Hyperspace Challenge utilizes the world of art to help tell complex stories of space

Hyperspace Challenge utilizes the world of art to help tell complex stories of space

ALBUQUERQUE, N.M. (KRQE) – Telling the complex stories of space can be difficult and the business accelerator, Hyperspace Challenge is utilizing the world of art to share part of the story and how they are commissioning the work might surprise you.

An image is worth a thousands words, but in the case of project SOS, its worth thousands of objects orbiting hundreds of miles above Earth. Kelly Stafford is senior program manager at Hyperspace Challenge, a business accelerator founded in 2018 with a mission to build a bridge between private enterprise, academia, and governmental agencies working towards the next generation of space exploration.

Story continues below

Podcast: UNM Hospital promises medical upgrades with new ‘Critical Care Tower’

Food: Dept. of Labor: Two Albuquerque seafood restaurants withheld employee tips, wages

News: Albuquerque Police officer arrested for DWI while driving patrol vehicle

Trending: Major delays to a years-long water project affecting New Mexico farmers

For several years now, they’ve utilized the artistic talents of college student Madeline Ingram to create works that visually tell the complex stories of the final frontier. “We love the vibrancy. We love what she brings to it, what she brings to it. and we she’s graduating this year. So we were trying to think of ways that we could incorporate student artwork in our, work,” said Stafford.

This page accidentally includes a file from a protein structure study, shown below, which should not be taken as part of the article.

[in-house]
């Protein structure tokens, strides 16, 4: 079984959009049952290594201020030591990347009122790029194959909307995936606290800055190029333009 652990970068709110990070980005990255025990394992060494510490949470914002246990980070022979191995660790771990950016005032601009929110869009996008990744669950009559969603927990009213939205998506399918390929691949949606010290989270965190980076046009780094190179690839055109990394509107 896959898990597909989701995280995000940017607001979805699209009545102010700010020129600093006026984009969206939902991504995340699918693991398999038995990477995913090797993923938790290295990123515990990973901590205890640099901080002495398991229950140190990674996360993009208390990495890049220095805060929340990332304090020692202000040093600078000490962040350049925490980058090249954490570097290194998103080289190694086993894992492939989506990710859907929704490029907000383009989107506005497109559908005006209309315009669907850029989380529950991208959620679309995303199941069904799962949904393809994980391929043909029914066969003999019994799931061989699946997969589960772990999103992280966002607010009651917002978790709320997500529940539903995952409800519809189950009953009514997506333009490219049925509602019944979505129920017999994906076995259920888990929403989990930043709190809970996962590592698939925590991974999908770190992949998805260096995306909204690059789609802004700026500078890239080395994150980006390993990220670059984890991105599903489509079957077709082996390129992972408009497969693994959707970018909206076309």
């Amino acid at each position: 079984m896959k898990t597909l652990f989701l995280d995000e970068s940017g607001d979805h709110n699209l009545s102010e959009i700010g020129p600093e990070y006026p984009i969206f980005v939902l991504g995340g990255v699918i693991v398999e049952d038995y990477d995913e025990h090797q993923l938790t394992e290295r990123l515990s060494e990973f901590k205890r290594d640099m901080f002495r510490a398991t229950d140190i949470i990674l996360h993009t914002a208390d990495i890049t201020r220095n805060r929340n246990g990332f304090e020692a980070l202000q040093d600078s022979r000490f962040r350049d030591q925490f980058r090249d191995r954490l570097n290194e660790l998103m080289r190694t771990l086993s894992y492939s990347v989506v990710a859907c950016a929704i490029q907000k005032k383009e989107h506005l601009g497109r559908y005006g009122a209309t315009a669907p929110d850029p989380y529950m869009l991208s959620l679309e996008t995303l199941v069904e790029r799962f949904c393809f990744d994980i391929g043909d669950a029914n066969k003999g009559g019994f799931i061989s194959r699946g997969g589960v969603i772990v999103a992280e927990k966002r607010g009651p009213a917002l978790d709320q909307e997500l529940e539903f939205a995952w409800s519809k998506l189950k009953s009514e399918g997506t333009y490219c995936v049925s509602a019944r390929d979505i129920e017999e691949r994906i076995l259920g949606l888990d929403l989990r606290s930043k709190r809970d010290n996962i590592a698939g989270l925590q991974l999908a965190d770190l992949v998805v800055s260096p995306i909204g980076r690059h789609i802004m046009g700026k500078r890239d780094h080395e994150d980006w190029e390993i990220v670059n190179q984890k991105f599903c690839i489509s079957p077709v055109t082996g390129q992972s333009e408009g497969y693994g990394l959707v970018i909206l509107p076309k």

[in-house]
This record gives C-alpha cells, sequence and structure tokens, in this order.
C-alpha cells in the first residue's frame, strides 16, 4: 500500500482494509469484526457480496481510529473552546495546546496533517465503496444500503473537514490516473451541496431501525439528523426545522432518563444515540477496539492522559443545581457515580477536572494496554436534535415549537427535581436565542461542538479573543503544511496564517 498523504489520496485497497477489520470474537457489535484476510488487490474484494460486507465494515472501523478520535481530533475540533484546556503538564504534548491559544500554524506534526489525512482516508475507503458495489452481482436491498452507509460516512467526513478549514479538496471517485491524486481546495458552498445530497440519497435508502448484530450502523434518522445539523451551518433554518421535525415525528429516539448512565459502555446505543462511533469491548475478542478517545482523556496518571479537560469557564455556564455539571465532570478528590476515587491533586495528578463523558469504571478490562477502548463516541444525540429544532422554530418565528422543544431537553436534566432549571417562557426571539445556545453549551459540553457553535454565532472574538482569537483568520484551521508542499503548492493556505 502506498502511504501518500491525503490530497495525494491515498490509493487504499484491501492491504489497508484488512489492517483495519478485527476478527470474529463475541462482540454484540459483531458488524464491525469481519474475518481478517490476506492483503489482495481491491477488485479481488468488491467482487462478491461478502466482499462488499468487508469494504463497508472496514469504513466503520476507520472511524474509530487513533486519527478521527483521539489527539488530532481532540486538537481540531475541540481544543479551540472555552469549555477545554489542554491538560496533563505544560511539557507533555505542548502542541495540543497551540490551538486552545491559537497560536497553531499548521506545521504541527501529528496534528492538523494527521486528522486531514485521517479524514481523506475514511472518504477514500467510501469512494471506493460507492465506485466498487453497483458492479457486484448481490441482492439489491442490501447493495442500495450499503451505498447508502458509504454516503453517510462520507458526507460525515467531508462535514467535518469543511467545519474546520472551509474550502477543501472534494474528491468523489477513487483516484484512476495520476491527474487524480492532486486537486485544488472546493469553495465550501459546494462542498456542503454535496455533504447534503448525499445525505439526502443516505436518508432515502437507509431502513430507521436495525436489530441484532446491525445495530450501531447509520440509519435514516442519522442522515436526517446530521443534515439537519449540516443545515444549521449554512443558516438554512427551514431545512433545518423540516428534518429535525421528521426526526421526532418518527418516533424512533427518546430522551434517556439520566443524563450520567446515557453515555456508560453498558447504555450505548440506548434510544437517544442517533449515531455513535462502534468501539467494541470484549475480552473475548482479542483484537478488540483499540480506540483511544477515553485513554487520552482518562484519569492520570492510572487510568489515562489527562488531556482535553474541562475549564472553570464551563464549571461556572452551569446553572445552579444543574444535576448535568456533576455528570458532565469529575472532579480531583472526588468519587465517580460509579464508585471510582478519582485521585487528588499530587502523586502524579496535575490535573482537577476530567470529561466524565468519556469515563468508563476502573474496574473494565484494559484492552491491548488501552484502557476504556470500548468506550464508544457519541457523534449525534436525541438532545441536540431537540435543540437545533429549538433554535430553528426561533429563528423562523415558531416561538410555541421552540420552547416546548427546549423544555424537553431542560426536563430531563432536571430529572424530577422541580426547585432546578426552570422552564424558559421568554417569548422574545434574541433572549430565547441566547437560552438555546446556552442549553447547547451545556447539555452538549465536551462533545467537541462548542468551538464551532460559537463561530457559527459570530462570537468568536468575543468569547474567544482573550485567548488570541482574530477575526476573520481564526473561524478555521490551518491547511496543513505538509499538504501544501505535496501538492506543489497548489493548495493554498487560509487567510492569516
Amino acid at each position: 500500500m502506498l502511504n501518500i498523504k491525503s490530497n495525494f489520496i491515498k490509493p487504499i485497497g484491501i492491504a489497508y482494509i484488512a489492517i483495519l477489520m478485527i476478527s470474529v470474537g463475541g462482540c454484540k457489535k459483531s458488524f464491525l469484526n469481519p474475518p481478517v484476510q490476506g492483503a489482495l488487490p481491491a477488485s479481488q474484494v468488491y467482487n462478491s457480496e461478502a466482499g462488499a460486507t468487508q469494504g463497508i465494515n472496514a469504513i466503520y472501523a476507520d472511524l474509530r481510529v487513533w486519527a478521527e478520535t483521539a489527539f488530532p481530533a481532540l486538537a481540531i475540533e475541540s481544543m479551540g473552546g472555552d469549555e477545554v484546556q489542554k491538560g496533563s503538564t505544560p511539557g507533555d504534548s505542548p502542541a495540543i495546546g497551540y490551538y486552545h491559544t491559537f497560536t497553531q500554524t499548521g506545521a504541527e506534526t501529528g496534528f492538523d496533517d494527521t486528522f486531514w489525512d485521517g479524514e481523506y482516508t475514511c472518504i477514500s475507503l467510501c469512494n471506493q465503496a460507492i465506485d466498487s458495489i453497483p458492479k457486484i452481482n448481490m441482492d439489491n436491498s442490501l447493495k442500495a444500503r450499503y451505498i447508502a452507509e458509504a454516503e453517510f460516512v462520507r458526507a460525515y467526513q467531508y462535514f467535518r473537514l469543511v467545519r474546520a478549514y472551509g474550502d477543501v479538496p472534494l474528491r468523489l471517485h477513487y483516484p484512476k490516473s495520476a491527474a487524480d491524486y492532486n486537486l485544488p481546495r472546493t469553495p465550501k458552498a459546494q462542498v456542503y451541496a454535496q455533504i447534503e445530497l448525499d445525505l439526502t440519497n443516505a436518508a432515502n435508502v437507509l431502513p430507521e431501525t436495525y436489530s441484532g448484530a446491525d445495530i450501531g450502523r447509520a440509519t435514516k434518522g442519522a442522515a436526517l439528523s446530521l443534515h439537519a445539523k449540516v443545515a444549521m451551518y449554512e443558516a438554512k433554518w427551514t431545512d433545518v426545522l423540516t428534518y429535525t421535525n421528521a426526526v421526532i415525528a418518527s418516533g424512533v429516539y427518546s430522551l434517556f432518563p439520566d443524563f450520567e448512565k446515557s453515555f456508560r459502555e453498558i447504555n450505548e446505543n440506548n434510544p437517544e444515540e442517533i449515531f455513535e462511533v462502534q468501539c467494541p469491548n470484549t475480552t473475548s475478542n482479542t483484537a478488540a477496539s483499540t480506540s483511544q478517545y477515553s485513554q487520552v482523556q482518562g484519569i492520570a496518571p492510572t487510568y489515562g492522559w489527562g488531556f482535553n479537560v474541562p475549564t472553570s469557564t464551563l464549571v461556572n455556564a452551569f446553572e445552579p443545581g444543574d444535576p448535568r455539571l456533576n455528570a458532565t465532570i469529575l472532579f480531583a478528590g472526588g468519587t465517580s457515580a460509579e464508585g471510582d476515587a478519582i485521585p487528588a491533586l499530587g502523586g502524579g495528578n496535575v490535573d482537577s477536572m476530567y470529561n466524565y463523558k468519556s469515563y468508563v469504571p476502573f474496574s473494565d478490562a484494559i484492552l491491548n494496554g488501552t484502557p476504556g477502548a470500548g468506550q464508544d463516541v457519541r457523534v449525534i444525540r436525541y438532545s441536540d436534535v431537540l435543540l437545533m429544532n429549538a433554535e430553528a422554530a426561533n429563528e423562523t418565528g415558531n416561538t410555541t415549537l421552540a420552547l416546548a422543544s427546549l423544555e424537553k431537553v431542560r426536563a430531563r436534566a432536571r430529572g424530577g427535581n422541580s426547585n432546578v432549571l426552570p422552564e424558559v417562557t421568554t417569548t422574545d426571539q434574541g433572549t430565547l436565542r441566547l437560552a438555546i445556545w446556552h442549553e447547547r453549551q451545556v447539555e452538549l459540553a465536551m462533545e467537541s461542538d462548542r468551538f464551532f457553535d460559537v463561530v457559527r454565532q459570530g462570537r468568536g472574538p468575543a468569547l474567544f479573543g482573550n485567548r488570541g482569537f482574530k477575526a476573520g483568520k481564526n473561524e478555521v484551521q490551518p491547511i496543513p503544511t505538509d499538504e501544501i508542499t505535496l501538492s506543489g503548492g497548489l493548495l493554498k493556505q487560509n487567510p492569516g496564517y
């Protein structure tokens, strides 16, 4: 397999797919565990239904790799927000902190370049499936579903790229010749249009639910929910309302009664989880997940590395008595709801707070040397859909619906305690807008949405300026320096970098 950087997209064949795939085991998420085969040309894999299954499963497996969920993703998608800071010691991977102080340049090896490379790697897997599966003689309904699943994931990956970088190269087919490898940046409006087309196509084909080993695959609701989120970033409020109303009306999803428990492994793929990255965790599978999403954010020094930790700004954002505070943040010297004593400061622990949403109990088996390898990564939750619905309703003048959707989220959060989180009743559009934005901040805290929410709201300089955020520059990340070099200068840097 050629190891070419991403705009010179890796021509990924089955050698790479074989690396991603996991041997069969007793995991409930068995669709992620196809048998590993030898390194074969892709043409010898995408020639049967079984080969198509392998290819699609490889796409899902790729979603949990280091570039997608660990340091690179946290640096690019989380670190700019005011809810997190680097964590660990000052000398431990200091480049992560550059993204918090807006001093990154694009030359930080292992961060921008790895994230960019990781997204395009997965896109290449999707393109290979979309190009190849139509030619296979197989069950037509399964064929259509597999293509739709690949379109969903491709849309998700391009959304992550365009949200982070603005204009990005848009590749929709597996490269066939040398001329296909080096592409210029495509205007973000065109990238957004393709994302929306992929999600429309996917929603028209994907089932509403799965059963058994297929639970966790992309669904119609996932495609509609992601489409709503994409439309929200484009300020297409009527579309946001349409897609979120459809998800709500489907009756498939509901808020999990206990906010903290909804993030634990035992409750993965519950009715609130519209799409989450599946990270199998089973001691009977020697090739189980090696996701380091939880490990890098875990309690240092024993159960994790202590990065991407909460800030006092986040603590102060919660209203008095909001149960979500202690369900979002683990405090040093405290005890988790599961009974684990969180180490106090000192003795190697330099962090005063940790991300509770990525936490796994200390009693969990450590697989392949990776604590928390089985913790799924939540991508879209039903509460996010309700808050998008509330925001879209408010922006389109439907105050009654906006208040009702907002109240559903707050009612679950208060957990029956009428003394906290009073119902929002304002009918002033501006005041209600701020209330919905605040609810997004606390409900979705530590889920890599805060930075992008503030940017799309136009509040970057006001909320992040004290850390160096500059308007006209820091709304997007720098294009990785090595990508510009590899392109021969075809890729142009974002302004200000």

Their solution? Take the creative challenge to high schools across New Mexico and see what they can come up with. Stafford and her team reached out to two high schools; Digital Arts & Technology Academy in Albuquerque and The New Mexico School for Arts in Santa Fe.

Working with faculty, they created a curriculum that would last a semester, giving students three subjects on which to create satellite necessity, the growing problem of space debris and collaborative solutions for the problem.

While combining math and art in Albuquerque, Nicholas Chiarella in Santa Fe, employed coding along with old-school mediums like photography and illustrations to bring the works to life. “At first, it sounded too foreign to them, I think. but as we’ve gotten in, they’ve really, embraced it and been able to to jump in,” said Chiarella.

The results, according to Stafford, were 80 entries. Some were digital prints, some 3D sculptures and some interactive works utilizing JavaScript. Ultimately, 13 winners were chosen, but as Stafford stresses the challenge is a win for all stakeholders involved. “It’s an opportunity for us to get them interested and excited. It’s also an opportunity to show that space and the field of space technology is not just for scientists. It’s not just for, mathematicians, artists. We need people from all different areas to, make space successful,” said Stafford.

Stafford said Hyperspace Challenge hasn’t planned future competitions, but the organization is interested in developing future relationships with student artists.

About New Mexico Frontiers

New Mexico is the doorway to the new frontier – leading the way into the future of Aerospace, Bio-science, Renewable Energy, Digital Media and Film, Advanced Manufacturing, and so much more. Join us as Chad Brummett and New Mexico Frontiers profile the movers and shakers from our state who are changing the world.

‘New Mexico Frontiers’ celebrates the enterprising spirit of the state’s businesses, scientists, creators, and entrepreneurs.